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Liability for real estate broker’s commission varies by jurisdiction

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At settlement, one of the largest closing costs is the real estate broker’s commission. When things go smoothly and your home sale closes on time, your settlement attorney will deduct the commission from your sales proceeds and pay it to your real estate broker. But what happens when the closing gets delayed or fails to occur at all?

Depending on the circumstances, a number of questions arise:

l  Are you on the hook for a hefty real estate broker’s commission if the deal does not close through no fault of either party?

l What about if the deal does not close because the buyer breached the contract? Should you return his earnest money deposit?

l What if you just get cold feet and decide not to go through with the sale?

The exact moment when you become legally liable to pay a real estate broker’s commission depends on several factors. In Virginia, you will generally become liable to pay a broker’s commission when you sign a listing agreement with a licensed real estate broker that provides for the payment of a commission. Also, the real estate broker must continuously market your home, resulting in a ready, willing and able buyer entering into a written contract that contains all the essential terms acceptable to you.

In the District of Columbia and Maryland, there is an important additional requirement: The contract must, in fact, settle.

These factors are deceptively simple. Unfortunately, the presence or absence of any one or more of these factors does not determine when you may owe a commission. They are evaluated on a case-by-case basis.

There is a common misconception that sellers will become liable for the broker’s commission if the broker brings a full-price offer from a ready, willing and able buyer. This is not true. While a ready, willing and able buyer is one critical condition that may trigger your liability to pay a sales commission, no commission will be owed unless that ready, willing and able buyer enters into a ratified contract in which all essential terms are acceptable to you. A full-price offer that contains unacceptable earnest-money deposit amounts, closing dates, contingencies or other conditions may not necessarily trigger the payment of a commission.

Because you may become liable for a broker’s commission in Virginia even if your deal does not close, you may wish to modify the listing agreement before signing it. You may wish to provide that your liability to pay a broker’s commission will only arise upon the closing of a contract. In addition you may want to add that such broker’s commissions shall only be payable from your sale proceeds at the settlement.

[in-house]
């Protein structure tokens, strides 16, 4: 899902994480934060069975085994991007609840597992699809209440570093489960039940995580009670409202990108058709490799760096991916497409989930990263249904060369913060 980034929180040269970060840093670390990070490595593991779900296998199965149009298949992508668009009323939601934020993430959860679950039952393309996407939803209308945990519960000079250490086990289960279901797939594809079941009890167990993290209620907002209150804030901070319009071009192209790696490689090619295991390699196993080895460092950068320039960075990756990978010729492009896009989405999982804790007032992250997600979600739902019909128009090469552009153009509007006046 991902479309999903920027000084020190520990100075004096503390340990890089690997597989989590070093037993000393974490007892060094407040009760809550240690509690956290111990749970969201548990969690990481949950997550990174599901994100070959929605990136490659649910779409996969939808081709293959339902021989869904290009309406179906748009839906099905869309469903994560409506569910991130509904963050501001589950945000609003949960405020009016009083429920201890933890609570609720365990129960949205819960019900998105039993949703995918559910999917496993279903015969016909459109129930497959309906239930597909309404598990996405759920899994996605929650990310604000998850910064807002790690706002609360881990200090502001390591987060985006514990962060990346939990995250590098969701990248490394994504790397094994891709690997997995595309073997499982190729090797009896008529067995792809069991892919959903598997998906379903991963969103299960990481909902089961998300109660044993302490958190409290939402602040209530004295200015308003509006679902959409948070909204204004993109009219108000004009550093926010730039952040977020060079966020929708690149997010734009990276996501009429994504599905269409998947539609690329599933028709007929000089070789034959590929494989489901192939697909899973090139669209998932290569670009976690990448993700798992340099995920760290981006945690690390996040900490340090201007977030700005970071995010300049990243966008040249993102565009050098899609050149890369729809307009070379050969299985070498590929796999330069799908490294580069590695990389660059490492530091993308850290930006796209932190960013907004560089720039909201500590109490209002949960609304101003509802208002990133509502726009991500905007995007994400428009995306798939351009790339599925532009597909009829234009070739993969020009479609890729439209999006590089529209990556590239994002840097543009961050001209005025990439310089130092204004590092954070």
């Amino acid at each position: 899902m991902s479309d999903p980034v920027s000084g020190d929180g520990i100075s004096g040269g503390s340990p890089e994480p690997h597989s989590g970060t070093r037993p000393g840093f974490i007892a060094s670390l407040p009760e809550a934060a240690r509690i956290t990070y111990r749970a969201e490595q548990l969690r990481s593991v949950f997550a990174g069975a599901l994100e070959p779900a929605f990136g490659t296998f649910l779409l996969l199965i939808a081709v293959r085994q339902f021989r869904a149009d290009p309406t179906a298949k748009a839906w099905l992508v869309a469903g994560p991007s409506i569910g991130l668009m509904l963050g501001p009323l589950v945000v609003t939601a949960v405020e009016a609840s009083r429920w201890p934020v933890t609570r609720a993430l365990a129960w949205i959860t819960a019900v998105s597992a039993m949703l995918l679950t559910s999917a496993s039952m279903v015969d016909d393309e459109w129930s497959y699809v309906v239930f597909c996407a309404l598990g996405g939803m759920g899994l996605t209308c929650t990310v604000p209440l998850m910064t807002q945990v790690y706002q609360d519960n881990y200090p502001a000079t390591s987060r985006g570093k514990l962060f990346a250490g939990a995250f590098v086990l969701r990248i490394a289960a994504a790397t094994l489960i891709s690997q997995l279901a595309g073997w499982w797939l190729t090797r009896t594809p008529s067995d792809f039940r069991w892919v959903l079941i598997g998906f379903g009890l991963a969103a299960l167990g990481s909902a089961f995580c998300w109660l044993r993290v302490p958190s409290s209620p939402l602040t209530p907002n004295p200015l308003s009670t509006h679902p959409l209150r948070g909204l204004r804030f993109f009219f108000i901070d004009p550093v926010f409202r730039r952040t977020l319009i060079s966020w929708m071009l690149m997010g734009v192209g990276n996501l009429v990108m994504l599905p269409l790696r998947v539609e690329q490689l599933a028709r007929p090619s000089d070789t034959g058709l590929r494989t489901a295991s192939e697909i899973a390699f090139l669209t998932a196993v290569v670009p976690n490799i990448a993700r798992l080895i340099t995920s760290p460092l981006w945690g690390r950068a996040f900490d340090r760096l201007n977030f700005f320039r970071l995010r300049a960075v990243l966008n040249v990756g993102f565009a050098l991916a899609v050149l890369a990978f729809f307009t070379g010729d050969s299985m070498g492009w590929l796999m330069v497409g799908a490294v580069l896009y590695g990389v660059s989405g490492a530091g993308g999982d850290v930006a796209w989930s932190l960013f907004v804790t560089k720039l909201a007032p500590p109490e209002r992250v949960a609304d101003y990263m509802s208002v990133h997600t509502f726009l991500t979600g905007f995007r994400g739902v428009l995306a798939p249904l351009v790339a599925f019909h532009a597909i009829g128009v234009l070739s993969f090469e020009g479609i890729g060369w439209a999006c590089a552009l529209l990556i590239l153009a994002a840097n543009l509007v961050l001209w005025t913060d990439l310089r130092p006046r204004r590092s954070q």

In the District of Columbia and Maryland, if your sale does not close through no fault of your own, you will not owe a broker’s commission. However, many contracts used in these jurisdictions contain a clause that provides that if your buyer is in default under the contract and you retain his earnest-money deposit, you may become liable to pay half of that earnest-money deposit to your broker in lieu of his commission. It is important to be aware of this clause when evaluating whether to return any portion of your buyer’s earnest-money deposit and how much of an earnest-money deposit you will accept with your ratified contracts.

If you just get cold feet and decide not to go through with a sale in Virginia, you are likely to be liable for a broker’s commission. In the District of Columbia and Maryland, the standard listing agreement makes you liable for a broker’s commission only when your “buyer performs and settles.”

However, in all jurisdictions, you are likely to be in default under your contract and could subject yourself to a costly lawsuit brought by your buyer for his damages or even for specific performance of the contract. If your buyer prevails, the courts can order you to go through with your sale. You would also then become liable for brokerage commissions, because the buyer will have then performed and settled.

Harvey S. Jacobs is a real estate lawyer in the Rockville office of Joseph, Greenwald & Laake. He is an active real estate investor, developer, landlord, settlement attorney and lender. This column is not legal advice and should not be acted upon without obtaining your own legal counsel.

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